Review | Night, Mother: essential, actor-driven theater

Dark and Stormy Productions, performing at the Grain Belt Warehouse through September 8th

Sally Wingert and Sara Marsh in NIGHT, MOTHER. Photo by Rich Ryan.

Rarely does the need arise to talk someone off a cliff. In popular art, when this situation is dramatized, exceptional people often find the perfect words to provide hope.  Marsha Norman‘s stunning play Night, Mother rejects this contrivance and shows us that relationships are marked by imperfection. Even if the desire to help a loved one is intense, most proffered words do not resonate for those who need them most. This unhappy reality drives the absorbing, essential Night, Mother in its exploration of its difficult themes with empathy and insight.

The setup is harrowing – Thelma (Sally Wingert) is an adamantly simple country woman living alone with her grown, divorced daughter Jessie (Sara Marsh). When Jessie reveals she has long suffered from depression and plans to commit suicide, Thelma attempts to provide her with meaning and convince her to change course. Over 90 minutes of real-time conversation, grievances are aired, memories are shared, and each woman opens up in new ways.

Dark and Stormy’s current production (running through September 9th at the Grain Belt Warehouse) ably elevates this material by staging it in a simple, intimate space and allowing its excellent performers room to explore their respective parts. The audience sits mere feet from the action, fully immersed in the exchange. Director Hayley Finn has wisely chosen to allow attention to be paid to her performers above all and keeps the blocking simple, the sound ambient, and the lighting static.

Marsh, also the company’s artistic director, finds emotional resonance in Jessie as she speaks of the trauma and disappointment she has experienced, serving as the resolute anchor of the show. Wingert plays off her befuddling serenity with a multifaceted turn ranging from humble reflection to raw desperation. Her work here is as good as she has ever been and reinforces her ability to lose herself in distinct characterization. Though her character is far from perfect, she lends the part sincerity, and it proves impossible not to identify with her struggle.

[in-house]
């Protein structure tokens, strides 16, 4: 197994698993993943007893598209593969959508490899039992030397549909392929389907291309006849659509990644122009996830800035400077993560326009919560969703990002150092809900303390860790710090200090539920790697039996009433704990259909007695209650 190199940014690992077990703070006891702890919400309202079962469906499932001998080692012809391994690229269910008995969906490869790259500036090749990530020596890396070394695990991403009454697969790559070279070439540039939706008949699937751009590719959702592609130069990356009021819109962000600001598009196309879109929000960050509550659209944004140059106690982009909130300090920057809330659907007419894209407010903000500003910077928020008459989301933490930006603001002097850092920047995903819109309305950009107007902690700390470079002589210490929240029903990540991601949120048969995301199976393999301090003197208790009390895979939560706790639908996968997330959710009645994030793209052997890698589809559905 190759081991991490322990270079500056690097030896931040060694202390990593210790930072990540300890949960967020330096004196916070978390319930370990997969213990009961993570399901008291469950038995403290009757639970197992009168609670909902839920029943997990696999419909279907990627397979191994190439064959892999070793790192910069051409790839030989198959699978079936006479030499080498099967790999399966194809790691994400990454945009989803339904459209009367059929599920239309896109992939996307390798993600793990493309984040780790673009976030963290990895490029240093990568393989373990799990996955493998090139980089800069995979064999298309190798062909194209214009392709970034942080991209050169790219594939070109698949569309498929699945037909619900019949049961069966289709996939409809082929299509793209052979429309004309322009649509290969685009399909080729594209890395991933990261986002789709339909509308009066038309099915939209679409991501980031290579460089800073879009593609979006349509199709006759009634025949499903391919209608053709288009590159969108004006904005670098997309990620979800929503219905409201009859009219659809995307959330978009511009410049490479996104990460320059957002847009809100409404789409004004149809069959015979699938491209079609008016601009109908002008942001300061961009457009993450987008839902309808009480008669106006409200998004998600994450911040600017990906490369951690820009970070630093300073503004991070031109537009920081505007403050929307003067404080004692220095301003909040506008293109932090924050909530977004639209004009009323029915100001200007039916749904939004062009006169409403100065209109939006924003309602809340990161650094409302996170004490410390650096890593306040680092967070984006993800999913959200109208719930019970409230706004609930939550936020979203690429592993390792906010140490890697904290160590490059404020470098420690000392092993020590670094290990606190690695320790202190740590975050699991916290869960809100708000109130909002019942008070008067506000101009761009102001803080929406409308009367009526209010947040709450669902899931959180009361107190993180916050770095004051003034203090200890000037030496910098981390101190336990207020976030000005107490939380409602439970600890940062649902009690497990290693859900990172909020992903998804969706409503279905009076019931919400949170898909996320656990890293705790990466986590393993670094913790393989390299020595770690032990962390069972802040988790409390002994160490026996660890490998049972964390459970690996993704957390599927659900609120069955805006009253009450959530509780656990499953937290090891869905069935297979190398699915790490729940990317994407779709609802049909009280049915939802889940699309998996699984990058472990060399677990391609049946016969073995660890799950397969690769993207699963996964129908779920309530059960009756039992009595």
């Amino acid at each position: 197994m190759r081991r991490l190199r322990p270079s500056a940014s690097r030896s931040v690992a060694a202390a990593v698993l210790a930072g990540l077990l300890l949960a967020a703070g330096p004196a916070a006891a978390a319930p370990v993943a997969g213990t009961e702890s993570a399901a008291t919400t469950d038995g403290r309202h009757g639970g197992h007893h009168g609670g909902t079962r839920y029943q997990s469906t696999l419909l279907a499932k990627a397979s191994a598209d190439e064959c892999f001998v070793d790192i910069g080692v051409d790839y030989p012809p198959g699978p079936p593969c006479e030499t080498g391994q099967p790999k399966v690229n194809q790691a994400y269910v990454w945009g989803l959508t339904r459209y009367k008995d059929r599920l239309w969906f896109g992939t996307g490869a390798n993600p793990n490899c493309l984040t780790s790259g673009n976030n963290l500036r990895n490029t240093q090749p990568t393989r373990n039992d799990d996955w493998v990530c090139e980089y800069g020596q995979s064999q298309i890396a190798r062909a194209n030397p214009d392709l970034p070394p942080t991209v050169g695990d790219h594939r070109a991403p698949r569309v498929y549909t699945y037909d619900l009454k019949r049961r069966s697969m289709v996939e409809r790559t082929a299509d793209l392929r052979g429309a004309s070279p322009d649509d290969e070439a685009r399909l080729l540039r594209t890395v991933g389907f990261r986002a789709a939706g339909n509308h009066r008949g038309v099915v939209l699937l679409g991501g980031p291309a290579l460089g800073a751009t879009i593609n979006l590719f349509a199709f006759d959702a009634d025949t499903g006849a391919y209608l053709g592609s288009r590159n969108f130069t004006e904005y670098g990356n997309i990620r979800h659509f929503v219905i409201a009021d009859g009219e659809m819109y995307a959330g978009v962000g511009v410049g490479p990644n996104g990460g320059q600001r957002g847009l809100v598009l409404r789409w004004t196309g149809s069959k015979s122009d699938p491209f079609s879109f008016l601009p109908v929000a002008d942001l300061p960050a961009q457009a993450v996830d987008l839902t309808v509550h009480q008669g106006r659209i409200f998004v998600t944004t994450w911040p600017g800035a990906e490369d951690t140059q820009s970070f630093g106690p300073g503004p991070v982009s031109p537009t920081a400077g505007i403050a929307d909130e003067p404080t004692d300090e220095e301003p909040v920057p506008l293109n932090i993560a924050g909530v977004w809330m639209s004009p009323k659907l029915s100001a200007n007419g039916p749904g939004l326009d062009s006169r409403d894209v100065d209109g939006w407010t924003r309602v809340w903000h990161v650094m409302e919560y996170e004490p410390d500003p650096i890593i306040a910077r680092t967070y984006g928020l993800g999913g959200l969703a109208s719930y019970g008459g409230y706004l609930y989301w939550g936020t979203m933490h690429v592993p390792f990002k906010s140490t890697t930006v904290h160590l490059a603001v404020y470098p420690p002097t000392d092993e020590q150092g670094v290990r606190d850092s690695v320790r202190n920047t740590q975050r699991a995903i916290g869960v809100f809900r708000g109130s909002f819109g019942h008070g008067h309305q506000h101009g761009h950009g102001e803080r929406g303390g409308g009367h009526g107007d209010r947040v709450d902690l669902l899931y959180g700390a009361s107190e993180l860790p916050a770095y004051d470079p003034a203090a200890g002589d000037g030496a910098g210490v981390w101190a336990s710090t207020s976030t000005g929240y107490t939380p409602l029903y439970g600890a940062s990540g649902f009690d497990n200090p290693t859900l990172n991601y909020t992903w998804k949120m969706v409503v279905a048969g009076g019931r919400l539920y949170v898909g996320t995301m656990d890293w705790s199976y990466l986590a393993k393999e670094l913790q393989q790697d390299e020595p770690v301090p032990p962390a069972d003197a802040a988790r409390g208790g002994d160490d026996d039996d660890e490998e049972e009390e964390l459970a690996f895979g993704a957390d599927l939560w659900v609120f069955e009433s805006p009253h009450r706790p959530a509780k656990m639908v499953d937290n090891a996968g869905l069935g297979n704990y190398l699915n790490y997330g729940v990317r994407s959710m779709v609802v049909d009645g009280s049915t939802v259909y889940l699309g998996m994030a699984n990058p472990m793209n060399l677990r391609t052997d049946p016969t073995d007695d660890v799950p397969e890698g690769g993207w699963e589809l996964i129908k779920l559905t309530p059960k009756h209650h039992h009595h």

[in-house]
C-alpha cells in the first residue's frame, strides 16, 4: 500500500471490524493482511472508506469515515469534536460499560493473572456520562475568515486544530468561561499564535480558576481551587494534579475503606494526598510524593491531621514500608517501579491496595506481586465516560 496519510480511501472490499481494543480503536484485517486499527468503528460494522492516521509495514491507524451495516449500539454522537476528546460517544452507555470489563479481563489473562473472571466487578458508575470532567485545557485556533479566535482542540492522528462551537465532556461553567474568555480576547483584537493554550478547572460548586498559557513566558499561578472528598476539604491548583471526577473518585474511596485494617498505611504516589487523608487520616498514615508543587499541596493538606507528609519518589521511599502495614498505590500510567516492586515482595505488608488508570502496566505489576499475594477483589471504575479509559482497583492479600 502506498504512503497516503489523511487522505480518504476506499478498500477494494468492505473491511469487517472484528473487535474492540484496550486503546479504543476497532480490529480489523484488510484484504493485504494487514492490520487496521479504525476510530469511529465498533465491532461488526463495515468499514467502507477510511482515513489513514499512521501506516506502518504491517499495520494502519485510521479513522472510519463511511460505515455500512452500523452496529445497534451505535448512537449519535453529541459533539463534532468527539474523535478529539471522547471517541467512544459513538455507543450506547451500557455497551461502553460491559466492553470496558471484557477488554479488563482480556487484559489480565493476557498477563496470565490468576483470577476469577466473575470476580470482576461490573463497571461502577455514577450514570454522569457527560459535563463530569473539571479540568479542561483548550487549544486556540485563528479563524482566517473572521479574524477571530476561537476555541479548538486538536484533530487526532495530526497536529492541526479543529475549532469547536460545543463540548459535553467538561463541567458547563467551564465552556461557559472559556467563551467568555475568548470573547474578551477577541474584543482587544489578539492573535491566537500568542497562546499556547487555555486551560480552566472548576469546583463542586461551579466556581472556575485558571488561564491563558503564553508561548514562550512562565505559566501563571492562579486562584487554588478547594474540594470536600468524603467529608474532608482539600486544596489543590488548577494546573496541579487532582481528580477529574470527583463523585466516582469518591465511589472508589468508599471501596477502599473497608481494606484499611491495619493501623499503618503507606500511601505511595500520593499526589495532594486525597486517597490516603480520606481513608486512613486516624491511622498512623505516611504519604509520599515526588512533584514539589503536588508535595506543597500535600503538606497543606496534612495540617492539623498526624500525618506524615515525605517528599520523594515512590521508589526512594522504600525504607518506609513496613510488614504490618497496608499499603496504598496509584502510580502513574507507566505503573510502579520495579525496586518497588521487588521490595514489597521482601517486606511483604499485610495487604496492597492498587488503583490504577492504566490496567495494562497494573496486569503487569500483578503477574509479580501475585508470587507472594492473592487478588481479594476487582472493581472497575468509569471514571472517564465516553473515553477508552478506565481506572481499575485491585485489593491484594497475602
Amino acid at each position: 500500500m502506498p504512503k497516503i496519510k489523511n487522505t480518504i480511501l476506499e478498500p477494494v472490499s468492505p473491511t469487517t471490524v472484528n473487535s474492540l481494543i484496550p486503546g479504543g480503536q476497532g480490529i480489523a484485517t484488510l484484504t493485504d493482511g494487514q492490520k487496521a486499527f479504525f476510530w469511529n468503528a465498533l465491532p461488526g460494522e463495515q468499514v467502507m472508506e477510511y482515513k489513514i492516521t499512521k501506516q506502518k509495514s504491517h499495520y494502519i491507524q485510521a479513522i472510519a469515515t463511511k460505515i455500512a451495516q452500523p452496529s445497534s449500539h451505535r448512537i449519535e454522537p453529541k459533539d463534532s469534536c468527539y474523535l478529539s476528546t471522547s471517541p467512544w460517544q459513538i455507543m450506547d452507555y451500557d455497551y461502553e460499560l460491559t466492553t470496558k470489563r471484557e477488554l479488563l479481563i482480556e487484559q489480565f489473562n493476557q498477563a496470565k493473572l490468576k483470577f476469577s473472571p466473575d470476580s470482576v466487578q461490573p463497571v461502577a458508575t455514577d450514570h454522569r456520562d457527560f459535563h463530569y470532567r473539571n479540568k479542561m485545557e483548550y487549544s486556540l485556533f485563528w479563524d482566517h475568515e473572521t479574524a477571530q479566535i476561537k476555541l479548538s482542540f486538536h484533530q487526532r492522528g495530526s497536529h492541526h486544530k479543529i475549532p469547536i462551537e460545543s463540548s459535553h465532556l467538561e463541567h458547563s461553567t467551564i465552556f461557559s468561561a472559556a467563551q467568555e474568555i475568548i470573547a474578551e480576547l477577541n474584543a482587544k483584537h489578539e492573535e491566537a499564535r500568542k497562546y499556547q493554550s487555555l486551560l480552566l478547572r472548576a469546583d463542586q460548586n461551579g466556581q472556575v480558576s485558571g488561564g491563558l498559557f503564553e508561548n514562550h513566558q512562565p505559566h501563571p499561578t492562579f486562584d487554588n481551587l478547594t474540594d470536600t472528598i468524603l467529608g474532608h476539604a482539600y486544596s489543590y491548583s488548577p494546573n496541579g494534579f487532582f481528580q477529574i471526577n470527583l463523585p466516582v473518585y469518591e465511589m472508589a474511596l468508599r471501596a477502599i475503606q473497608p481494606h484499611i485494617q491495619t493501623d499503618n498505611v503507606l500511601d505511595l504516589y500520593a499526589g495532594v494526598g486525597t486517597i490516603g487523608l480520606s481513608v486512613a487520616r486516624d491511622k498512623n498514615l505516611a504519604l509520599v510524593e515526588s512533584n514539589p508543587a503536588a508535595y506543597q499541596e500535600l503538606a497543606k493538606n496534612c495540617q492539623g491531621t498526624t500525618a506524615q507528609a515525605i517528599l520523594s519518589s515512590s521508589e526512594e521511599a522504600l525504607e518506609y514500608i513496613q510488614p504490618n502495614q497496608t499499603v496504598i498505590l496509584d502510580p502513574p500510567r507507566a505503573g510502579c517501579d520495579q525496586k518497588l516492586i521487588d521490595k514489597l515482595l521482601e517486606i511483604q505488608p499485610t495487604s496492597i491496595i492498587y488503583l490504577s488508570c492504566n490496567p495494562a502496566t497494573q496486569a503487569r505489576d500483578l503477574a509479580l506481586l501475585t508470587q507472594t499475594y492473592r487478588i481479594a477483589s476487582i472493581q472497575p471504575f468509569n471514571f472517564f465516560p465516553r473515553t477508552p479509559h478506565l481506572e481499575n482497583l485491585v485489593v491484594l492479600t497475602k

The only critique that could be levied against the show is that these performances are occasionally hidden from view due to the thrust/in the round arrangement. Also, the set consists of a kitchen sink and various living room furnishings suspended in air on occasionally obstructing wires—a design that may be too clever for its intentions. Yet, these elements also work to the show’s advantage by providing a “fly-on-the-wall” feeling fitting the show’s very private and personal dialogue.

Ultimately the devoted, moving work on display makes criticism seem trivial. Though Sara Marsh and Dark and Stormy Productions have only been around since 2012, this shoestring company has all but established itself as a vital purveyor of actor-focused theater. It’s anti-theatrical space tears down barriers between actors and their audience, and their production history is marked by raw human drama. Night, Mother continues this noble project—highly recommended.

1 comment for “Review | Night, Mother: essential, actor-driven theater

  1. Miriam Weinstein
    August 27, 2018 at 7:43 am

    Excellent acting & engaging script however the issue of epilepsy confused the story line. Mental illness & epilepsy are very different conditions.

    It would have been more believable to stick withmental illness which, given the sponsorship of NAMI, I was lead to believe was Jessie’s disease.

    Loved the set & staging.

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